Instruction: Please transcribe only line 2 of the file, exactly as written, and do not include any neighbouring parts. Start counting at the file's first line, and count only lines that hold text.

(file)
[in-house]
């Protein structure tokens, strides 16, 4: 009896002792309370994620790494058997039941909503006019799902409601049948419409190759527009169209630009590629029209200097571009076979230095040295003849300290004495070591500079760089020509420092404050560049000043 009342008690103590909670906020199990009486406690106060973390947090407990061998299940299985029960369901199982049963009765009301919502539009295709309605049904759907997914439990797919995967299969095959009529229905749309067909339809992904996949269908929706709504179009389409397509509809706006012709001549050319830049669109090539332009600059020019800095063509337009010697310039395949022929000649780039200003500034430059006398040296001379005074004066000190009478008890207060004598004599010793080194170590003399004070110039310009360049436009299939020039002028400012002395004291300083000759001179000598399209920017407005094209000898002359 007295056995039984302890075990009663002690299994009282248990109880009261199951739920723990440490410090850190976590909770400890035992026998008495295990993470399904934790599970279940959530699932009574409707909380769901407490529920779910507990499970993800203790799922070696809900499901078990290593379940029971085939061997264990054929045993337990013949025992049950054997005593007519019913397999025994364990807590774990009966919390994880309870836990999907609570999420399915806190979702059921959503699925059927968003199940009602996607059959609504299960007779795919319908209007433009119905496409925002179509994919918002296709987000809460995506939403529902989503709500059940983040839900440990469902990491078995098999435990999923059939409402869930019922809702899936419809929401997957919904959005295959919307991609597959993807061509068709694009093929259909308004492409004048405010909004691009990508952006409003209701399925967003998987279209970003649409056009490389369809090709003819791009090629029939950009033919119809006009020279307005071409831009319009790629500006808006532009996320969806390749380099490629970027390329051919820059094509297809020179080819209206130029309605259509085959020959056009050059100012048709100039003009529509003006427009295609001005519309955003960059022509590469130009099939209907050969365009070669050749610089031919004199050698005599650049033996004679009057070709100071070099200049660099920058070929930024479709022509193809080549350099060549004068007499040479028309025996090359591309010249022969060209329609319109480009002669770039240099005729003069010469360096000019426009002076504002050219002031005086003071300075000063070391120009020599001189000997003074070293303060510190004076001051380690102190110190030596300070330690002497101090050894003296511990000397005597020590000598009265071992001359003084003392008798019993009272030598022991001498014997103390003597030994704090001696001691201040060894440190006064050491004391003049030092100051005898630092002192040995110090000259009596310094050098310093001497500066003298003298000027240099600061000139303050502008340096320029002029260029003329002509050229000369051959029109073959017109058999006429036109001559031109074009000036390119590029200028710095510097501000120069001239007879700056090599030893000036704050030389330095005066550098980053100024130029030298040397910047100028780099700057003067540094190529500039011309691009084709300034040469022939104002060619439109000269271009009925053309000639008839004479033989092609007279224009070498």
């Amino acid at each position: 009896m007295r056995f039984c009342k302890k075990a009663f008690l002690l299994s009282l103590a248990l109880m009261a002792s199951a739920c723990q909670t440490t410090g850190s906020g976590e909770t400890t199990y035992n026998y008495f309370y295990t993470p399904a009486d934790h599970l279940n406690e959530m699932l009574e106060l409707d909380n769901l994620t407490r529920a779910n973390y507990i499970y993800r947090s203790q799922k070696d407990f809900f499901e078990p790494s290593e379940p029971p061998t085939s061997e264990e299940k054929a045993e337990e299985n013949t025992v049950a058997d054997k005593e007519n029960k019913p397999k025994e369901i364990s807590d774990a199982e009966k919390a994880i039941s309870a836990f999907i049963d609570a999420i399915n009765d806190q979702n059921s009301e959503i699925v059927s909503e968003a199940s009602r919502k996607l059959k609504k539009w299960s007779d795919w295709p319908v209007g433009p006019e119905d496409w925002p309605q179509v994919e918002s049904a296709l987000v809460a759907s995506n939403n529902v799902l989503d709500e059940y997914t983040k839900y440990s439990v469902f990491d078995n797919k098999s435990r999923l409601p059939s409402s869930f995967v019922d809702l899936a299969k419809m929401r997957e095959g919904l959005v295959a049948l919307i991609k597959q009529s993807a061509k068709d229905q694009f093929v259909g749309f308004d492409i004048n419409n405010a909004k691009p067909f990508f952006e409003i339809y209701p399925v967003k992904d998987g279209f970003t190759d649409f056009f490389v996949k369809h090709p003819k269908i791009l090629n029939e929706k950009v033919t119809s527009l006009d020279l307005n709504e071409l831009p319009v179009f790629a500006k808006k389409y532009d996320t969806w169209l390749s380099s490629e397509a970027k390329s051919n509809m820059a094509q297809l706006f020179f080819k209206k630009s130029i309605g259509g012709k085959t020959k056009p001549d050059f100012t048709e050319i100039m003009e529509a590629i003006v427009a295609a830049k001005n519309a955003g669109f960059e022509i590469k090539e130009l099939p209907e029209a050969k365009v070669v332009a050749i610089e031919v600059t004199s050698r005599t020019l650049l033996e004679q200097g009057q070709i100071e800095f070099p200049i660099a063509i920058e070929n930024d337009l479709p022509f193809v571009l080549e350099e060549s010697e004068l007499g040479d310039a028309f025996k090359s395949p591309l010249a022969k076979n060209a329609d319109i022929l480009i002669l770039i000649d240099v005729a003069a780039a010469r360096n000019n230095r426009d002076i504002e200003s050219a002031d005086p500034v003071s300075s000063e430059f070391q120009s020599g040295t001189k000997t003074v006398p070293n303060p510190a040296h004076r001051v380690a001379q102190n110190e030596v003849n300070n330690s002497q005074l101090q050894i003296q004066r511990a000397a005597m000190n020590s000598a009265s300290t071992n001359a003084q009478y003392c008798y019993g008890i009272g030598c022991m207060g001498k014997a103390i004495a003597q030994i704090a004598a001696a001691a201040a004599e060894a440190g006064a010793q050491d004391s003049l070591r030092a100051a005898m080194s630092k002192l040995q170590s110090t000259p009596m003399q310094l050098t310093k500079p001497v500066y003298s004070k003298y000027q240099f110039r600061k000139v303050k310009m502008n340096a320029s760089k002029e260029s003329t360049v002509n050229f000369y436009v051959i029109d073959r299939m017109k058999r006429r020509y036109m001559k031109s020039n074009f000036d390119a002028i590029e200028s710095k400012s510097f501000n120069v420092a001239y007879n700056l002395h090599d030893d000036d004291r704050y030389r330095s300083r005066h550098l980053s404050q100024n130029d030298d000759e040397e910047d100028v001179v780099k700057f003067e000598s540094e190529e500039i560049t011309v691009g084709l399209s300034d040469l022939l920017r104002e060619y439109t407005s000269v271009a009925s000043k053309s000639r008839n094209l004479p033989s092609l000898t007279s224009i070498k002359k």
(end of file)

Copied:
């Protein structure tokens, strides 16, 4: 009896002792309370994620790494058997039941909503006019799902409601049948419409190759527009169209630009590629029209200097571009076979230095040295003849300290004495070591500079760089020509420092404050560049000043 009342008690103590909670906020199990009486406690106060973390947090407990061998299940299985029960369901199982049963009765009301919502539009295709309605049904759907997914439990797919995967299969095959009529229905749309067909339809992904996949269908929706709504179009389409397509509809706006012709001549050319830049669109090539332009600059020019800095063509337009010697310039395949022929000649780039200003500034430059006398040296001379005074004066000190009478008890207060004598004599010793080194170590003399004070110039310009360049436009299939020039002028400012002395004291300083000759001179000598399209920017407005094209000898002359 007295056995039984302890075990009663002690299994009282248990109880009261199951739920723990440490410090850190976590909770400890035992026998008495295990993470399904934790599970279940959530699932009574409707909380769901407490529920779910507990499970993800203790799922070696809900499901078990290593379940029971085939061997264990054929045993337990013949025992049950054997005593007519019913397999025994364990807590774990009966919390994880309870836990999907609570999420399915806190979702059921959503699925059927968003199940009602996607059959609504299960007779795919319908209007433009119905496409925002179509994919918002296709987000809460995506939403529902989503709500059940983040839900440990469902990491078995098999435990999923059939409402869930019922809702899936419809929401997957919904959005295959919307991609597959993807061509068709694009093929259909308004492409004048405010909004691009990508952006409003209701399925967003998987279209970003649409056009490389369809090709003819791009090629029939950009033919119809006009020279307005071409831009319009790629500006808006532009996320969806390749380099490629970027390329051919820059094509297809020179080819209206130029309605259509085959020959056009050059100012048709100039003009529509003006427009295609001005519309955003960059022509590469130009099939209907050969365009070669050749610089031919004199050698005599650049033996004679009057070709100071070099200049660099920058070929930024479709022509193809080549350099060549004068007499040479028309025996090359591309010249022969060209329609319109480009002669770039240099005729003069010469360096000019426009002076504002050219002031005086003071300075000063070391120009020599001189000997003074070293303060510190004076001051380690102190110190030596300070330690002497101090050894003296511990000397005597020590000598009265071992001359003084003392008798019993009272030598022991001498014997103390003597030994704090001696001691201040060894440190006064050491004391003049030092100051005898630092002192040995110090000259009596310094050098310093001497500066003298003298000027240099600061000139303050502008340096320029002029260029003329002509050229000369051959029109073959017109058999006429036109001559031109074009000036390119590029200028710095510097501000120069001239007879700056090599030893000036704050030389330095005066550098980053100024130029030298040397910047100028780099700057003067540094190529500039011309691009084709300034040469022939104002060619439109000269271009009925053309000639008839004479033989092609007279224009070498």